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We find this function builder to realize composition in P.Graham's "ANSI Common Lisp" (page 110). The arguments are n>0 quoted function names. I don't understand it completely, so I'll quote the code here and specify my questions underneath it:

(defun compose (&rest fns)
  (destructuring-bind (fn1 . rest) (reverse fns)
    #'(lambda (&rest args)
        (reduce #'(lambda (v f) (funcall f v)) 
                rest
                :initial-value (apply fn1 args)))))

The argument list to compose is reversed and unpacked, its (now first) element bound to 'fn1' and the rest to 'rest'. The body of the outermost lambda is a reduce: (funcall fi (funcall fi-1 ... ) ), with operands in inverted order to restore the initial one.

1) What is the role of the outermost lambda expression? Namely, where does it get its 'args' from? Is it the data structure specified as the first argument of destructuring-bind? 2) Where does the innermost lambda take its two arguments from?

I mean I can appreciate what the code does but still the lexical scope is a bit of a mystery to me. Looking forward to any and all comments! Thanks in advance, //Marco

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Why all of the hanging brackets? –  Marcin Oct 17 '13 at 11:06
    
My apologies, I didn't see the discussion on this at stackoverflow.com/questions/5928106/… –  ocramz Oct 17 '13 at 11:08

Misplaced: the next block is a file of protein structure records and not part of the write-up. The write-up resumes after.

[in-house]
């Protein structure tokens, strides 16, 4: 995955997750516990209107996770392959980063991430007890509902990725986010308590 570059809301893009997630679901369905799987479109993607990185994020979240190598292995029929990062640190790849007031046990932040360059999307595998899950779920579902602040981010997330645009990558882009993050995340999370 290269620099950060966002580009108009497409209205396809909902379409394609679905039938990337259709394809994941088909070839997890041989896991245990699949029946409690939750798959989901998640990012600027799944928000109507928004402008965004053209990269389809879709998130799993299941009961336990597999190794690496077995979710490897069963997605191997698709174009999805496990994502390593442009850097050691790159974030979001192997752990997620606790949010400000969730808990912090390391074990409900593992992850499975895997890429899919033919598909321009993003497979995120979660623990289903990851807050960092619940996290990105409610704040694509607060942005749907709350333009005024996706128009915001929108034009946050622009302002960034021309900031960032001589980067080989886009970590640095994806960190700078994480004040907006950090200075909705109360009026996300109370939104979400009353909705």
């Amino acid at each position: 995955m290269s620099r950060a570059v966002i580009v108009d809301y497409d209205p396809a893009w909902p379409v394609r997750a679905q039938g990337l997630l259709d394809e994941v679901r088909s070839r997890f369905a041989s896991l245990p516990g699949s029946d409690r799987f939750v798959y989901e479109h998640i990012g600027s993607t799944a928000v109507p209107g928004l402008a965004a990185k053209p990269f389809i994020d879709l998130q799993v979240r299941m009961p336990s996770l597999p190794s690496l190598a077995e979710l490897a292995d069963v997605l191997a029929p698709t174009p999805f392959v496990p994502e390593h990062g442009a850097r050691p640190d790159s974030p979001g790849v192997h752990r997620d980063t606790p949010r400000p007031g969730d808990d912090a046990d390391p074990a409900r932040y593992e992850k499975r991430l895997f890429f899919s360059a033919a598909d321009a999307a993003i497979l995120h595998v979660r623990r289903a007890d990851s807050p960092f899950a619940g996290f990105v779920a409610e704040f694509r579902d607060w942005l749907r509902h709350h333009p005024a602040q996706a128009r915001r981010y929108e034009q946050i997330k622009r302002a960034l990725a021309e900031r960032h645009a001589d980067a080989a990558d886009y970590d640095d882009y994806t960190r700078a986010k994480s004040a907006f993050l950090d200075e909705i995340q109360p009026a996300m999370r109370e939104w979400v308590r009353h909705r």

@Marcin , to guide the eye ;) is it bad practice? I'm still a noob –  ocramz Oct 17 '13 at 11:09
2  
It could be the first version of apple dylan with its sexpr syntax –  Patrick Oct 17 '13 at 12:01
1  
Marco Zocca, @Marcin's point, even more concisely, is that most Lisp users read the indentation, not the brackets. –  Joshua Taylor Oct 17 '13 at 14:04

2 Answers 2

up vote 7 down vote accepted

It's probably easier if you consider first a couple of practical examples:

(defun compose1 (a)
  (lambda (&rest args)
    (apply a args)))

(defun compose2 (a b)
  (lambda (&rest args)
    (funcall a (apply b args))))

(defun compose3 (a b c)
  (lambda (&rest args)
    (funcall a (funcall b (apply c args)))))

So the outermost lambda is the return value: a function that takes any arguments, what it does with it is applying the last function and chaining all the others in reverse order on the result got from last function.

Note: compose1 could be defined more simply as (defun compose1 (a) a).

A somewhat equivalent but less efficient version could be

(defun compose (&rest functions)
  (if (= (length functions) 1)
      (car functions)
      (lambda (&rest args)
        (funcall (first functions)
                 (apply (apply #'compose (rest functions))
                        args)))))
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Thank you for the examples and the explanation, this definitely clarifies matters! –  ocramz Oct 17 '13 at 14:31

1) The outermost lambda creates a closure for you, because the result of (combine ...) is a function that calulates the composition of other functions.

2) The innermost lambda gets ists argument from the function reduce. Reduce takes a function (the innermost lambda) of two arguments and applies it stepwise to a list, e.g.

 (reduce #'- '(1 2 3 4))  is   (- (- (- 1 2) 3) 4)
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